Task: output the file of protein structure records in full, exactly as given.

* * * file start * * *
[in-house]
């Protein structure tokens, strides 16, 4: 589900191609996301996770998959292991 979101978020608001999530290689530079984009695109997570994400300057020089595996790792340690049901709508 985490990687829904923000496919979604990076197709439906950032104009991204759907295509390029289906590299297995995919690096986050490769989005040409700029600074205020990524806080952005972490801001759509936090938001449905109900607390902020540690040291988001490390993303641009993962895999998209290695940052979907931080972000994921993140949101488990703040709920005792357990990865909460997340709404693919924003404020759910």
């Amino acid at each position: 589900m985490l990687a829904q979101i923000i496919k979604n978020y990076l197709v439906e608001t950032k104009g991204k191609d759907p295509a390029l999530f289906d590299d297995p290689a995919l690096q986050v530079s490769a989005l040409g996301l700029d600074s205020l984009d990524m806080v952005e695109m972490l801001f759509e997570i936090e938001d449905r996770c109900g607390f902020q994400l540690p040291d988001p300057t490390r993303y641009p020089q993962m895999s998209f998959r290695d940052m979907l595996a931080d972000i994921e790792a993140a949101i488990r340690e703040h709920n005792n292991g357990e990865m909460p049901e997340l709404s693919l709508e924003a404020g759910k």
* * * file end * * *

[in-house]
């Protein structure tokens, strides 16, 4: 589900191609996301996770998959292991 979101978020608001999530290689530079984009695109997570994400300057020089595996790792340690049901709508 985490990687829904923000496919979604990076197709439906950032104009991204759907295509390029289906590299297995995919690096986050490769989005040409700029600074205020990524806080952005972490801001759509936090938001449905109900607390902020540690040291988001490390993303641009993962895999998209290695940052979907931080972000994921993140949101488990703040709920005792357990990865909460997340709404693919924003404020759910």
């Amino acid at each position: 589900m985490l990687a829904q979101i923000i496919k979604n978020y990076l197709v439906e608001t950032k104009g991204k191609d759907p295509a390029l999530f289906d590299d297995p290689a995919l690096q986050v530079s490769a989005l040409g996301l700029d600074s205020l984009d990524m806080v952005e695109m972490l801001f759509e997570i936090e938001d449905r996770c109900g607390f902020q994400l540690p040291d988001p300057t490390r993303y641009p020089q993962m895999s998209f998959r290695d940052m979907l595996a931080d972000i994921e790792a993140a949101i488990r340690e703040h709920n005792n292991g357990e990865m909460p049901e997340l709404s693919l709508e924003a404020g759910k």